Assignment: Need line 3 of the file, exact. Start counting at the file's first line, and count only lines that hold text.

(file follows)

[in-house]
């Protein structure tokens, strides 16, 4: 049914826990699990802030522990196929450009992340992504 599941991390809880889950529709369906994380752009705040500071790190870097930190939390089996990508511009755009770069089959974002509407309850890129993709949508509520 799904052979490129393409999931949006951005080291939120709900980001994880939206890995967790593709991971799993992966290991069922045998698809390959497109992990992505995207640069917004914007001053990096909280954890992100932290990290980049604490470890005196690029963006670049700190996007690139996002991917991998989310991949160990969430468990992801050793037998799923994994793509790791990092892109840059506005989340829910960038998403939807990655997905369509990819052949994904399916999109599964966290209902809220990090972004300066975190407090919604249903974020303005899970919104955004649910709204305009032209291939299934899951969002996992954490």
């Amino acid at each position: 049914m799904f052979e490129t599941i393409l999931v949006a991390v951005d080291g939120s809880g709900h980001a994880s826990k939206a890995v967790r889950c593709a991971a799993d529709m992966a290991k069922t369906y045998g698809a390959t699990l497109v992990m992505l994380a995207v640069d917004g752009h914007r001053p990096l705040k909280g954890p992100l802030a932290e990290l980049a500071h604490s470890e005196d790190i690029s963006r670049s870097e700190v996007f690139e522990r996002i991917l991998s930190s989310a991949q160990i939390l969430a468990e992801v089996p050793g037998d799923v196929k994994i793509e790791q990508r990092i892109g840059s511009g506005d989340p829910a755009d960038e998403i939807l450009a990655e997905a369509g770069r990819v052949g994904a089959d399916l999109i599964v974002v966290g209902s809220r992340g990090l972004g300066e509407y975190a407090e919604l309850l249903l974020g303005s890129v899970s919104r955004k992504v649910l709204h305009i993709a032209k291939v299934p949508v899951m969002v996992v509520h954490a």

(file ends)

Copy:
């Amino acid at each position: 049914m799904f052979e490129t599941i393409l999931v949006a991390v951005d080291g939120s809880g709900h980001a994880s826990k939206a890995v967790r889950c593709a991971a799993d529709m992966a290991k069922t369906y045998g698809a390959t699990l497109v992990m992505l994380a995207v640069d917004g752009h914007r001053p990096l705040k909280g954890p992100l802030a932290e990290l980049a500071h604490s470890e005196d790190i690029s963006r670049s870097e700190v996007f690139e522990r996002i991917l991998s930190s989310a991949q160990i939390l969430a468990e992801v089996p050793g037998d799923v196929k994994i793509e790791q990508r990092i892109g840059s511009g506005d989340p829910a755009d960038e998403i939807l450009a990655e997905a369509g770069r990819v052949g994904a089959d399916l999109i599964v974002v966290g209902s809220r992340g990090l972004g300066e509407y975190a407090e919604l309850l249903l974020g303005s890129v899970s919104r955004k992504v649910l709204h305009i993709a032209k291939v299934p949508v899951m969002v996992v509520h954490a």